You see, nearly a month ago, we had a family birthday party, and after it, H and I accompanied the slightly tipsy Trouble to the station, to see her on the right train and so on. We were having, or so I thought, a rather jolly conversation about breasts, in that, I have great big ones, and Trouble has teeny little ones, and we therefore have highly divergent ideas of what constitutes a Good Bra. Unfortunately, this veered into the territory of The Damage Breastfeeding Did To Trouble’s Perkiness – me, I was perky for approximately seventeen minutes at the age of sixteen, so like the fuck I care, and note, I did not say this out loud – and while this I could cope with, it rapidly descended to the Finer Details of Trouble’s Perfect Pregnancy, and all its attendant corollaries of People Who Get Double Chins When Pregnant Are Deluded Over-Eaters, Most Pregnancy Problems Are Caused By Laziness And A Bad Attitude and Morning Sickness Is Imaginary.

I was not tipsy. I had fainted earlier that day and was therefore staying very cautiously sober. Now, I had not told anyone at the party about the faint, as my family’s reaction to me being unwell invariably freaks me out, so my desire to sink my teeth into Trouble’s leg at this point was probably not entirely rational or explainable, certainly not to a tipsy tactless Trouble. So I went into stealth mode. I said ‘ummmm,’ a lot. I think I made an abortive attempt at one point to explain the whole, ‘not everyone has such polite hormones as you’ thing, but accidentally added fuel to the nuclear reactor of Bloody Stupid Things Trouble Was Saying. To put it bluntly, I wimped the hell out. I bore it. I may have muttered a few grouchy remarks to H at sundry points later in the evening, when we had ladled the offending baggage onto her train. And I have born it in silence for nearly a month.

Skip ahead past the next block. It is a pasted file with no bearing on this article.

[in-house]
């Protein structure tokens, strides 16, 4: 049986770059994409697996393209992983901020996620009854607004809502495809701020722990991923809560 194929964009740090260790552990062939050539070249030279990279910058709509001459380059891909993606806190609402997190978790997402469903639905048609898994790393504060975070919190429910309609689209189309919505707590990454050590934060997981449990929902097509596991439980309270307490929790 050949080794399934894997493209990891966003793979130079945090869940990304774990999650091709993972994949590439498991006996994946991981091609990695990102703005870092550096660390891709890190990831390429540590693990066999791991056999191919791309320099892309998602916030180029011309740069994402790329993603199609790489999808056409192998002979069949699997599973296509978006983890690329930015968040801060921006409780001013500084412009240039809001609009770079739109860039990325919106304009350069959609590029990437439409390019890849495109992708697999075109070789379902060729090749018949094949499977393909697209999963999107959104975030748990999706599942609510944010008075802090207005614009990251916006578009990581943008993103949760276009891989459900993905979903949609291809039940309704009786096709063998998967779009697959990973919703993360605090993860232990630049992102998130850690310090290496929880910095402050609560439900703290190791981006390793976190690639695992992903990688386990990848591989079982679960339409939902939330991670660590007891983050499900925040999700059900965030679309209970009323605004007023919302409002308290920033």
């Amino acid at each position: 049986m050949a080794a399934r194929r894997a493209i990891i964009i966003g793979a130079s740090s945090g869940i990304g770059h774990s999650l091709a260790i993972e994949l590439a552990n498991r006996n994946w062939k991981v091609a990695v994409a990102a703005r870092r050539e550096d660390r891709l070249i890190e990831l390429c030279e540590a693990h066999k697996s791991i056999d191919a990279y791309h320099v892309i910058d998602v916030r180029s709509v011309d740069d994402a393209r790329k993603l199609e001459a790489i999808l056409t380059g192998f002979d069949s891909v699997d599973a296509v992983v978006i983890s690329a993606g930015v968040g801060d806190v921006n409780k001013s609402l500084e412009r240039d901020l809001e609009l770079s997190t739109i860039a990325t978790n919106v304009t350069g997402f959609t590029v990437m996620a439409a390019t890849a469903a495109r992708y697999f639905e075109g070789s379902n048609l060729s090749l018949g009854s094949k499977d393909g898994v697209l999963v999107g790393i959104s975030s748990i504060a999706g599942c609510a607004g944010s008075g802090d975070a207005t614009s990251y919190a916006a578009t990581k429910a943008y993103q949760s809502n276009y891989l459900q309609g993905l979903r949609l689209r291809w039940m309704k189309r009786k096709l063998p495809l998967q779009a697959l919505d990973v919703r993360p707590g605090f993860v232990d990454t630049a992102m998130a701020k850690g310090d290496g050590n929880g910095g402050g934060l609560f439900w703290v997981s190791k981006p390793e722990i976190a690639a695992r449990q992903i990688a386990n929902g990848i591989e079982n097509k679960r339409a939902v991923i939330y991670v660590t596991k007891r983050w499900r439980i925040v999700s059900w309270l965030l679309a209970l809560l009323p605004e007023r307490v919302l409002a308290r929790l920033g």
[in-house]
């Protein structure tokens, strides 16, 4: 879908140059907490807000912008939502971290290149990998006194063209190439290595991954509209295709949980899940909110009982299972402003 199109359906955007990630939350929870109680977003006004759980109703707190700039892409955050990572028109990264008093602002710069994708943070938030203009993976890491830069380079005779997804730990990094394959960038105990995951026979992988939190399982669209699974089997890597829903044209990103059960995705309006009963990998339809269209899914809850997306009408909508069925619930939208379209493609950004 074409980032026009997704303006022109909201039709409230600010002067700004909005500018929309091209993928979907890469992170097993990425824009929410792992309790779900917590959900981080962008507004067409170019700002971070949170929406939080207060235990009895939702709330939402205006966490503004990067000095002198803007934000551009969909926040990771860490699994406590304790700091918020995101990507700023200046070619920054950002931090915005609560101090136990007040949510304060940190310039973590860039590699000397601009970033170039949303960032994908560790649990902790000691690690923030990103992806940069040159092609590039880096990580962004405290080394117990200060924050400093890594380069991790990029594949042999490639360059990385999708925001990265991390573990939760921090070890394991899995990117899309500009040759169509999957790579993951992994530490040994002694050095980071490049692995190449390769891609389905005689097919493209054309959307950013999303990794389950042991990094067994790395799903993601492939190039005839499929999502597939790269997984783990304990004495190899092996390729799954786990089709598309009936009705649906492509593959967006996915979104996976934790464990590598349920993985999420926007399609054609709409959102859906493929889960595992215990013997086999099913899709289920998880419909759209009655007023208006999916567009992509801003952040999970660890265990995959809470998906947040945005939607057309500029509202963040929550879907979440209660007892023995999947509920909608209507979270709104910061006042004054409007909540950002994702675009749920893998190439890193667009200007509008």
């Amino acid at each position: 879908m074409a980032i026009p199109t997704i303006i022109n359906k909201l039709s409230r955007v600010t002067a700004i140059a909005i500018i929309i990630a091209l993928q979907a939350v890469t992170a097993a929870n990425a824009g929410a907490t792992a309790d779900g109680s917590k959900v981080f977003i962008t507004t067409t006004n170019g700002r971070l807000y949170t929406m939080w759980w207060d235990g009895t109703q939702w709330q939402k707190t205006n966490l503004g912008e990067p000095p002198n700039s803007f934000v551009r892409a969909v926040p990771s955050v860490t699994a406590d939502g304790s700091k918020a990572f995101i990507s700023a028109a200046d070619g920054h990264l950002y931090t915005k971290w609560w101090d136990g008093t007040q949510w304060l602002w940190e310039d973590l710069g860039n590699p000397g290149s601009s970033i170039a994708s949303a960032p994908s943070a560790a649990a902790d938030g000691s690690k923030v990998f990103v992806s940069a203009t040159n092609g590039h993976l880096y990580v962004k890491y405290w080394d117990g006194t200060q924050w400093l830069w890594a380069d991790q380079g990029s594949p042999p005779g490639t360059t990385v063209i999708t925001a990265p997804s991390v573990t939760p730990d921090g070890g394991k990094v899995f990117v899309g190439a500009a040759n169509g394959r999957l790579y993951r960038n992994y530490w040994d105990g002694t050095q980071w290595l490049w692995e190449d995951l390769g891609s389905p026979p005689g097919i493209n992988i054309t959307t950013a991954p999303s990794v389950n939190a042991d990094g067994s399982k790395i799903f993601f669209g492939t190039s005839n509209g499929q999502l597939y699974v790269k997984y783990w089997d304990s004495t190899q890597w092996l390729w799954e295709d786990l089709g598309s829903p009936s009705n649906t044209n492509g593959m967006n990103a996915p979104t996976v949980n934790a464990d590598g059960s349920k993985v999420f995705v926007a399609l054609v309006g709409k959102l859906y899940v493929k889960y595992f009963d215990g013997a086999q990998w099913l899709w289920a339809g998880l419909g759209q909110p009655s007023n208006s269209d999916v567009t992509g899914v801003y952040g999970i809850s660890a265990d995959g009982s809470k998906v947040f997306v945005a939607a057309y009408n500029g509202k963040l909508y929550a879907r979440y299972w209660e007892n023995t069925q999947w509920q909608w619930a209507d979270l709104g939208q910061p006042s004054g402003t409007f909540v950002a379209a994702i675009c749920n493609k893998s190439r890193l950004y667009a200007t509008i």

For why, you might well ask? Well. I don’t know. Every time I tried to think about that night it was as if my super-ego was quietly taking my arm and leading away to a nice meadow with bluebells to contemplate. Perhaps if I tried to process it and thought too hard, what with The Fainting and The Ovulating and The Essays, I would have burnt out some precious and irreparable neural net or other, used mostly for coping, and been found lying on the mud of the river-bank the next day singing ‘Who’s that trip-trapping over my briii-iidge?’

Anyway. Here we are. And here is my list of things that still (still! To this day!) bug the ever-loving shit out of me about that conversation. Lecture. Drunken rant. Whatever.